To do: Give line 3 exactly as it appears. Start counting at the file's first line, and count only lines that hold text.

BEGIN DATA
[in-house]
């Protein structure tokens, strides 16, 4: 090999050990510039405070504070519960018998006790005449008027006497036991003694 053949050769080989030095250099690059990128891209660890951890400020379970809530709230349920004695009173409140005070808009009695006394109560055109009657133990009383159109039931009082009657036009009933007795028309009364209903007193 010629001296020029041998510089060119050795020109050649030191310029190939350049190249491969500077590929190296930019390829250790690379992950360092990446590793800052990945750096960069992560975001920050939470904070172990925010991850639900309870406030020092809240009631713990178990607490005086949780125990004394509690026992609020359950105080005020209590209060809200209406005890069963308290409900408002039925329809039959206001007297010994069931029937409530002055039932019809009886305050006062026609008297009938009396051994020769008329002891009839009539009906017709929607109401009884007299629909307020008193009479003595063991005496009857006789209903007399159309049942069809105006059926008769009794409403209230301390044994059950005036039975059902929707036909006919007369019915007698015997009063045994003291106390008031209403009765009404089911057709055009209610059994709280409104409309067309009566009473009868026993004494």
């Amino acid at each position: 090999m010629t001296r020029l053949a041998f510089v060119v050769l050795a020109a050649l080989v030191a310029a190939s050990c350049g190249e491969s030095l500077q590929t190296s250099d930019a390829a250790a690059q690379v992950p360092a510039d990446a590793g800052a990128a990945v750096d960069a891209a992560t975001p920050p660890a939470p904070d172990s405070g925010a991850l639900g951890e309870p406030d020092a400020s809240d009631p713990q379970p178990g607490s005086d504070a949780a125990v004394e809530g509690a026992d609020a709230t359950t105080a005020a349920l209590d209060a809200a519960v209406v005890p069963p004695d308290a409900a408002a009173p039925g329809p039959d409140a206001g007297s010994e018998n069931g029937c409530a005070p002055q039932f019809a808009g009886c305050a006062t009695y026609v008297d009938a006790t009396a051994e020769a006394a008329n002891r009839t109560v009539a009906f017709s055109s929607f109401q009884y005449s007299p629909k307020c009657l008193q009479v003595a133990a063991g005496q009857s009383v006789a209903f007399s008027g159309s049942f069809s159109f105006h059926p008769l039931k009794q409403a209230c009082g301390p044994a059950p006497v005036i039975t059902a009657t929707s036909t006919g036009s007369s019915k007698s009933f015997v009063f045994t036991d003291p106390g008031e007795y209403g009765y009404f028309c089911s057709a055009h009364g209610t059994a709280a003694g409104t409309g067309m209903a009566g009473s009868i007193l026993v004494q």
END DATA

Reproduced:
């Amino acid at each position: 090999m010629t001296r020029l053949a041998f510089v060119v050769l050795a020109a050649l080989v030191a310029a190939s050990c350049g190249e491969s030095l500077q590929t190296s250099d930019a390829a250790a690059q690379v992950p360092a510039d990446a590793g800052a990128a990945v750096d960069a891209a992560t975001p920050p660890a939470p904070d172990s405070g925010a991850l639900g951890e309870p406030d020092a400020s809240d009631p713990q379970p178990g607490s005086d504070a949780a125990v004394e809530g509690a026992d609020a709230t359950t105080a005020a349920l209590d209060a809200a519960v209406v005890p069963p004695d308290a409900a408002a009173p039925g329809p039959d409140a206001g007297s010994e018998n069931g029937c409530a005070p002055q039932f019809a808009g009886c305050a006062t009695y026609v008297d009938a006790t009396a051994e020769a006394a008329n002891r009839t109560v009539a009906f017709s055109s929607f109401q009884y005449s007299p629909k307020c009657l008193q009479v003595a133990a063991g005496q009857s009383v006789a209903f007399s008027g159309s049942f069809s159109f105006h059926p008769l039931k009794q409403a209230c009082g301390p044994a059950p006497v005036i039975t059902a009657t929707s036909t006919g036009s007369s019915k007698s009933f015997v009063f045994t036991d003291p106390g008031e007795y209403g009765y009404f028309c089911s057709a055009h009364g209610t059994a709280a003694g409104t409309g067309m209903a009566g009473s009868i007193l026993v004494q």